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So right now I have a list with a bunch of Facilities. Each of these facilities has an image property which is simply just the name of it's image file. For example, facility.image == 'YogisBarAndGrill'. On pageload, I sent an array of strings (image names) via JSON and try to load all the images before the page and/or text is displayed.

Unfortunately, all my efforts are to no avail and the preloading doesn't work. Currently, the following is executed before document.ready()

(function() {
  var imagesPath, serviceURL, urlSegs;
  urlSegs = window.location.pathname.split("/");
  serviceURL = imagesPath = '';
  if (urlSegs.length === 2) {
    serviceURL = urlSegs[1] + '_images';
    imagesPath = urlSegs[1] === 'places' ? 'images/logos/' : 'images/categories/';
    $.getJSON(serviceURL, function(imageNames) {
      var i, _results;
      _results = [];
      for (i in imageNames) {
        if (i < imageNames.length) {
          _results.push((new Image()).src = imagesPath + imageNames[i] + '.png');
      return _results;

The css for each list image looks like the following: background-image: url('images/logos/YogisBarAndGrill.png') or something similar.

Anyways - what I posted above doesn't work. No preloading is done. What I'm looking to achieve is having all images display at once OR even better would be to have the page display nothing at all until all images are done loading.

Thanks for any help!

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What if I'm on a slow 3G connection and I'd like to start reading the page before the 40 seconds it takes to load is up? –  Matti Virkkunen Apr 24 '11 at 16:50
Yeah, good point! –  sra Apr 24 '11 at 16:56
Ah, I see. Well, that's fine. What's happening now is that the images display one by one as they're downloaded (I think each is a separate HTTP request... but I hope not). I'd like to just display all once the last one is downloaded - in that case. –  Matt Apr 24 '11 at 17:16

2 Answers 2

When you say the preloading “doesn’t work”, what do you mean? What do you expect to happen?

“Preloading” means “loading before you need”. If the HTML elements that have these background images are on the same page as the JavaScript you’re using, then the browser will be downloading them as soon as it’s parsed the CSS, which is unlikely to be noticeably long after the JavaScript has stopped running.

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Ah, okay. So, I'm trying not to display any images until they're all downloaded then as they're all needed immediately. I guess preloading is the wrong word to use. –  Matt Apr 24 '11 at 17:12
@Matt: ah! Gotcha. Further to your comment on your question, each image is indeed a separate HTTP request, because each HTTP request can only be made to one address, i.e. the address of each image. The only way to avoid that is to schmush all your images together into one image file on the server, then use that file as the background image on a fixed-size HTML element, and use background positioning to show the correct part of the image file. That’s called “spriting”. –  Paul D. Waite Apr 24 '11 at 23:17
@Matt: To answer your actual question, spriting is one way to only show images once they’re all downloaded. I’m not sure you’ve got any other options actually — in theory, JavaScript would be the way to go, but it looks like jQuery’s attempt at detecting image loads doesn’t work reliably, and if that doesn’t, I don’t hold much hope for other solutions. –  Paul D. Waite Apr 24 '11 at 23:19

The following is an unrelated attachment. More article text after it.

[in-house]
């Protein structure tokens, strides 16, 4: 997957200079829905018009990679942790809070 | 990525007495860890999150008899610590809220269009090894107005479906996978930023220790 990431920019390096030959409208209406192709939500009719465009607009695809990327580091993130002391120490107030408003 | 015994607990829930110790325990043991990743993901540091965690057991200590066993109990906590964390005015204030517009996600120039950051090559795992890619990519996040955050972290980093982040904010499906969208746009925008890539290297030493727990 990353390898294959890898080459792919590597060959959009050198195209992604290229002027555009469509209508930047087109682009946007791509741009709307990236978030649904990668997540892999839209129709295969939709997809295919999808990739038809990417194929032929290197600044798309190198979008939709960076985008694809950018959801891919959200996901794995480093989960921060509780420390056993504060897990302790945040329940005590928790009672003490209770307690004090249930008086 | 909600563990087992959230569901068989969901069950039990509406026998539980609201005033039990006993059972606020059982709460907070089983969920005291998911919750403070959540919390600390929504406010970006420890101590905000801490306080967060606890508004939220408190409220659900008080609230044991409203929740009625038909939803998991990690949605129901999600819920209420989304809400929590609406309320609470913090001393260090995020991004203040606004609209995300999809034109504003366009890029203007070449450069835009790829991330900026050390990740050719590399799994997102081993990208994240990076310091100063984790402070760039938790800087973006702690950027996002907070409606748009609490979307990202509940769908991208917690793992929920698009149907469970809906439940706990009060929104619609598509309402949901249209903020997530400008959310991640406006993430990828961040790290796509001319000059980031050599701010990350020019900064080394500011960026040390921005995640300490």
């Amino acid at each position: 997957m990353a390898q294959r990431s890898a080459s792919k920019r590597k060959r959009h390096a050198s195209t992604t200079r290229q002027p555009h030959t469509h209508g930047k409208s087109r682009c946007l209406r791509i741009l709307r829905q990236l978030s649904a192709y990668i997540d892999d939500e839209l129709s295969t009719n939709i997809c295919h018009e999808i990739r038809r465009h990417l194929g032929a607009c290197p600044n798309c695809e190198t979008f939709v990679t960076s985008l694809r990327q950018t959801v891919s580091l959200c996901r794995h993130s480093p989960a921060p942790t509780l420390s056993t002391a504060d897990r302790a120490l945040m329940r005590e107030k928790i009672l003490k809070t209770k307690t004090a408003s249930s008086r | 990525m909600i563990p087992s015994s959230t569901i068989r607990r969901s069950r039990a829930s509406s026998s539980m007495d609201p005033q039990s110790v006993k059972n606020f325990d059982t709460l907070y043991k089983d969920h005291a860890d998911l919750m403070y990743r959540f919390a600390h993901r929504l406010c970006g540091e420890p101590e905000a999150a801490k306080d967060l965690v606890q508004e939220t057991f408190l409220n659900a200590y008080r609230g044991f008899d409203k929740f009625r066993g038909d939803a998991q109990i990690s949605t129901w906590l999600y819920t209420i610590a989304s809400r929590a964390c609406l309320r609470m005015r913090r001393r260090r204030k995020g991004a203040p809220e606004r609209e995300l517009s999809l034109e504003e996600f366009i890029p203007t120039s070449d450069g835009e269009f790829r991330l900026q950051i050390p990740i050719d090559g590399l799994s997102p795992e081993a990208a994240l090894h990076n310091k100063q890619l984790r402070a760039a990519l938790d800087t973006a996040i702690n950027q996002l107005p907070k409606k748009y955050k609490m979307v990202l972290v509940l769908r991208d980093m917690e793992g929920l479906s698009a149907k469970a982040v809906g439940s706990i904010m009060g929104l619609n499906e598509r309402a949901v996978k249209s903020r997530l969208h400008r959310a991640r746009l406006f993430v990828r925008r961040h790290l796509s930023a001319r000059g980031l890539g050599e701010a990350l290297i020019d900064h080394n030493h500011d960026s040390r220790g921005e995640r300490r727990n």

@Matt: alternatively, if you can preload the images using your JavaScript technique on a page that the user is likely to have visited before this page, then they’ll probably be cached by the browser, and thus show up immediately when the user hits this page. Obviously it won’t work for users that come straight to this page. –  Paul D. Waite Apr 24 '11 at 23:20
There should really be a badge for adding three comments to your own answer within three minutes. –  Paul D. Waite Apr 24 '11 at 23:21

You can do this by dynamically creating <img> elements for each image you want to load, let them complete their loading, then set background-image to the same urls. In the demo I use random images each run so they aren't cached.

Demo: http://jsfiddle.net/ThinkingStiff/Mp2cj/


function loadImages() {

    var images = getImages( 5 ),
        imgs = [],
        loaded = 0;


    var timer = window.setInterval( function () {
        if( loaded == images.length ) {
            window.clearInterval( timer );
    }, 50 );

    function createImgs() {
        for( var index = 0; index < images.length; index++ ) {
            imgs.push( document.createElement( 'img' ) );
            imgs[index].onload = function () { loaded++; };
            imgs[index].src = images[index];

    function setImages() {
        var divs = document.querySelectorAll( '#container div' );

        for( var index = 0; index < divs.length; index++ ) {
            divs[index].style.backgroundImage = 'url(' + images[index] + ')';
            console.log( 'div' );            

        document.getElementById( 'container' ).removeAttribute( 'class' );
        document.getElementById( 'loading' ).setAttribute( 'class', 'hide' );

    function getImages( count ) {
        var images = [],
            url = 'http://placekitten.com/';

        for( var index = 0, width, height; index < count; index++ ) {
            width = Math.floor( Math.random() * ( 1000 - 500 + 1 ) ) + 500;
            height = Math.floor( Math.random() * ( 1000 - 500 + 1 ) ) + 500;
            images.push( url + width + '/' + height );

        return images;




<div id="loading">images loading...</div>
<div id="container" class="hide">


.hide {
    display: none;

#container div {
    background-size: 100px 100px;
    display: inline-block;
    height: 100px;
    width: 100px;    
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